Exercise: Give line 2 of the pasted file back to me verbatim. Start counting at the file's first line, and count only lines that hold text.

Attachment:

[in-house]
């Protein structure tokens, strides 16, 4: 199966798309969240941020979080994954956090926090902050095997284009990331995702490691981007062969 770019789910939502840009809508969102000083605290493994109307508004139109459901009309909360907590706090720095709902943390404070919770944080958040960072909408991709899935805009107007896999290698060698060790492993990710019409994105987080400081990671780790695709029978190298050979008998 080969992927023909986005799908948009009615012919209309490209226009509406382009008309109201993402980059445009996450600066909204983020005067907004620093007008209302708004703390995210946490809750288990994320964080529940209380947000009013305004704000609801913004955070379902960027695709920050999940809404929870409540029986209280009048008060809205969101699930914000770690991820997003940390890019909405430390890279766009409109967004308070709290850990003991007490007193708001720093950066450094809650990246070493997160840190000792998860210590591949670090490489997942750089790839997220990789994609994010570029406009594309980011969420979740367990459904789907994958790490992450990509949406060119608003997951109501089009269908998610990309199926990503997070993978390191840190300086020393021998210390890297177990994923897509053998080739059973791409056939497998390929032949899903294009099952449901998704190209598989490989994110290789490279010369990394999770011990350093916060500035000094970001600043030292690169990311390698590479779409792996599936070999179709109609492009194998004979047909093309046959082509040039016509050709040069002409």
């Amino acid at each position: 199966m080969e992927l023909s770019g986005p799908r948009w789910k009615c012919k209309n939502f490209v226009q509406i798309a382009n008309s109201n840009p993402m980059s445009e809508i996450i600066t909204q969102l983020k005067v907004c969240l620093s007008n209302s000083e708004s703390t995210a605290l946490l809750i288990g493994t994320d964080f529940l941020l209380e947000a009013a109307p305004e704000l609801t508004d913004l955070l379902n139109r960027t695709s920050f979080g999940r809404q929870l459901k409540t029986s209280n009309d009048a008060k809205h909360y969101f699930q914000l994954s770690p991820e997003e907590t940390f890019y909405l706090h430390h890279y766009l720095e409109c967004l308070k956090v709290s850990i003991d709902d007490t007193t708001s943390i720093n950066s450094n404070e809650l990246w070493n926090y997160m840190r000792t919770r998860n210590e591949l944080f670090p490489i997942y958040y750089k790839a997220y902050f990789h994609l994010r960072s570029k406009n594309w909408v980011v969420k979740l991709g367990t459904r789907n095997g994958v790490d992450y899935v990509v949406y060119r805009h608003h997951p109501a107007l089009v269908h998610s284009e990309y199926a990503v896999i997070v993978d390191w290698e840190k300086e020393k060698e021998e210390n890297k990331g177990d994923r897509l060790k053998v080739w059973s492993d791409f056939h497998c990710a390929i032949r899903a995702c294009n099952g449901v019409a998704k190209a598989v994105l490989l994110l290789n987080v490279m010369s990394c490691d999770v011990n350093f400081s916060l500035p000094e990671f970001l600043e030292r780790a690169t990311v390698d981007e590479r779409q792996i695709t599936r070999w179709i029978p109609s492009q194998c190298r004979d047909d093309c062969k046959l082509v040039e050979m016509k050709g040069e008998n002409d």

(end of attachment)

């Protein structure tokens, strides 16, 4: 199966798309969240941020979080994954956090926090902050095997284009990331995702490691981007062969 770019789910939502840009809508969102000083605290493994109307508004139109459901009309909360907590706090720095709902943390404070919770944080958040960072909408991709899935805009107007896999290698060698060790492993990710019409994105987080400081990671780790695709029978190298050979008998 080969992927023909986005799908948009009615012919209309490209226009509406382009008309109201993402980059445009996450600066909204983020005067907004620093007008209302708004703390995210946490809750288990994320964080529940209380947000009013305004704000609801913004955070379902960027695709920050999940809404929870409540029986209280009048008060809205969101699930914000770690991820997003940390890019909405430390890279766009409109967004308070709290850990003991007490007193708001720093950066450094809650990246070493997160840190000792998860210590591949670090490489997942750089790839997220990789994609994010570029406009594309980011969420979740367990459904789907994958790490992450990509949406060119608003997951109501089009269908998610990309199926990503997070993978390191840190300086020393021998210390890297177990994923897509053998080739059973791409056939497998390929032949899903294009099952449901998704190209598989490989994110290789490279010369990394999770011990350093916060500035000094970001600043030292690169990311390698590479779409792996599936070999179709109609492009194998004979047909093309046959082509040039016509050709040069002409």